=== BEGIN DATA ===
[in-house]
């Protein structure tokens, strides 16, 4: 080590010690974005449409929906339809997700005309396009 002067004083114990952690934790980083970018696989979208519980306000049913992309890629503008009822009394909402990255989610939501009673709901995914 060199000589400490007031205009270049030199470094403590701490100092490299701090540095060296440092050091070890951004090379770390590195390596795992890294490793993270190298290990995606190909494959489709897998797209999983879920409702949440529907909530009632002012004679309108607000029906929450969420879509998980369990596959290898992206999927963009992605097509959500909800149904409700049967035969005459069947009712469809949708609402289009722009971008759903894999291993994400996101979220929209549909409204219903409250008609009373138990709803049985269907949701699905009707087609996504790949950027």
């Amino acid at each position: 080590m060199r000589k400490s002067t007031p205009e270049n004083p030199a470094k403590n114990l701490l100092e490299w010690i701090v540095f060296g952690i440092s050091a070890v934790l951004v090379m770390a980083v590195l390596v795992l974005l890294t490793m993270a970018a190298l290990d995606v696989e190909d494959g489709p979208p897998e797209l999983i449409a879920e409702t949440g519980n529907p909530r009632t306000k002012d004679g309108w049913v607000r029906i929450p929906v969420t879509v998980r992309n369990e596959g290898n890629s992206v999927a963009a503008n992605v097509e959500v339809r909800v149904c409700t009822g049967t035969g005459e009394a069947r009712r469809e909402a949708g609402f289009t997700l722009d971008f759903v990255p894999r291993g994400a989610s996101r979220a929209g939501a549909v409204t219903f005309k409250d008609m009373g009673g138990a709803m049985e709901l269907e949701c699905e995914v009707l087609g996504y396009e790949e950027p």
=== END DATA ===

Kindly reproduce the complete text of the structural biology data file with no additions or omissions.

[in-house]
């Protein structure tokens, strides 16, 4: 080590010690974005449409929906339809997700005309396009 002067004083114990952690934790980083970018696989979208519980306000049913992309890629503008009822009394909402990255989610939501009673709901995914 060199000589400490007031205009270049030199470094403590701490100092490299701090540095060296440092050091070890951004090379770390590195390596795992890294490793993270190298290990995606190909494959489709897998797209999983879920409702949440529907909530009632002012004679309108607000029906929450969420879509998980369990596959290898992206999927963009992605097509959500909800149904409700049967035969005459069947009712469809949708609402289009722009971008759903894999291993994400996101979220929209549909409204219903409250008609009373138990709803049985269907949701699905009707087609996504790949950027």
């Amino acid at each position: 080590m060199r000589k400490s002067t007031p205009e270049n004083p030199a470094k403590n114990l701490l100092e490299w010690i701090v540095f060296g952690i440092s050091a070890v934790l951004v090379m770390a980083v590195l390596v795992l974005l890294t490793m993270a970018a190298l290990d995606v696989e190909d494959g489709p979208p897998e797209l999983i449409a879920e409702t949440g519980n529907p909530r009632t306000k002012d004679g309108w049913v607000r029906i929450p929906v969420t879509v998980r992309n369990e596959g290898n890629s992206v999927a963009a503008n992605v097509e959500v339809r909800v149904c409700t009822g049967t035969g005459e009394a069947r009712r469809e909402a949708g609402f289009t997700l722009d971008f759903v990255p894999r291993g994400a989610s996101r979220a929209g939501a549909v409204t219903f005309k409250d008609m009373g009673g138990a709803m049985e709901l269907e949701c699905e995914v009707l087609g996504y396009e790949e950027p």